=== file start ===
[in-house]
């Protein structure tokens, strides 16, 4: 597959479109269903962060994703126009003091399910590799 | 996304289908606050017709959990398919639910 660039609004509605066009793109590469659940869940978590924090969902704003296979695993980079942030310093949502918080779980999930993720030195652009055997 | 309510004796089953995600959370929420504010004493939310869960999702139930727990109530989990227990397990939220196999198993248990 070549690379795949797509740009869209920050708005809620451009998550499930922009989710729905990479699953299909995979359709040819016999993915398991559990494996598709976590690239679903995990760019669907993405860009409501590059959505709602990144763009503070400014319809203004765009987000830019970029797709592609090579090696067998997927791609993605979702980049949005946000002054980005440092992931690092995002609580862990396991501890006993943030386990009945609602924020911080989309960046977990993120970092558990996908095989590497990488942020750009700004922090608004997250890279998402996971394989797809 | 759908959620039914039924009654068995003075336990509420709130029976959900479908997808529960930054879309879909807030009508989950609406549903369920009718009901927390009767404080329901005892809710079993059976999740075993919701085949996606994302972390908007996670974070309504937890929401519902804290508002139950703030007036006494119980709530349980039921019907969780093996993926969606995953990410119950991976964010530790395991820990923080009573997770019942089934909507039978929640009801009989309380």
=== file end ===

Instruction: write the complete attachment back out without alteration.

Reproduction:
[in-house]
């Protein structure tokens, strides 16, 4: 597959479109269903962060994703126009003091399910590799 | 996304289908606050017709959990398919639910 660039609004509605066009793109590469659940869940978590924090969902704003296979695993980079942030310093949502918080779980999930993720030195652009055997 | 309510004796089953995600959370929420504010004493939310869960999702139930727990109530989990227990397990939220196999198993248990 070549690379795949797509740009869209920050708005809620451009998550499930922009989710729905990479699953299909995979359709040819016999993915398991559990494996598709976590690239679903995990760019669907993405860009409501590059959505709602990144763009503070400014319809203004765009987000830019970029797709592609090579090696067998997927791609993605979702980049949005946000002054980005440092992931690092995002609580862990396991501890006993943030386990009945609602924020911080989309960046977990993120970092558990996908095989590497990488942020750009700004922090608004997250890279998402996971394989797809 | 759908959620039914039924009654068995003075336990509420709130029976959900479908997808529960930054879309879909807030009508989950609406549903369920009718009901927390009767404080329901005892809710079993059976999740075993919701085949996606994302972390908007996670974070309504937890929401519902804290508002139950703030007036006494119980709530349980039921019907969780093996993926969606995953990410119950991976964010530790395991820990923080009573997770019942089934909507039978929640009801009989309380």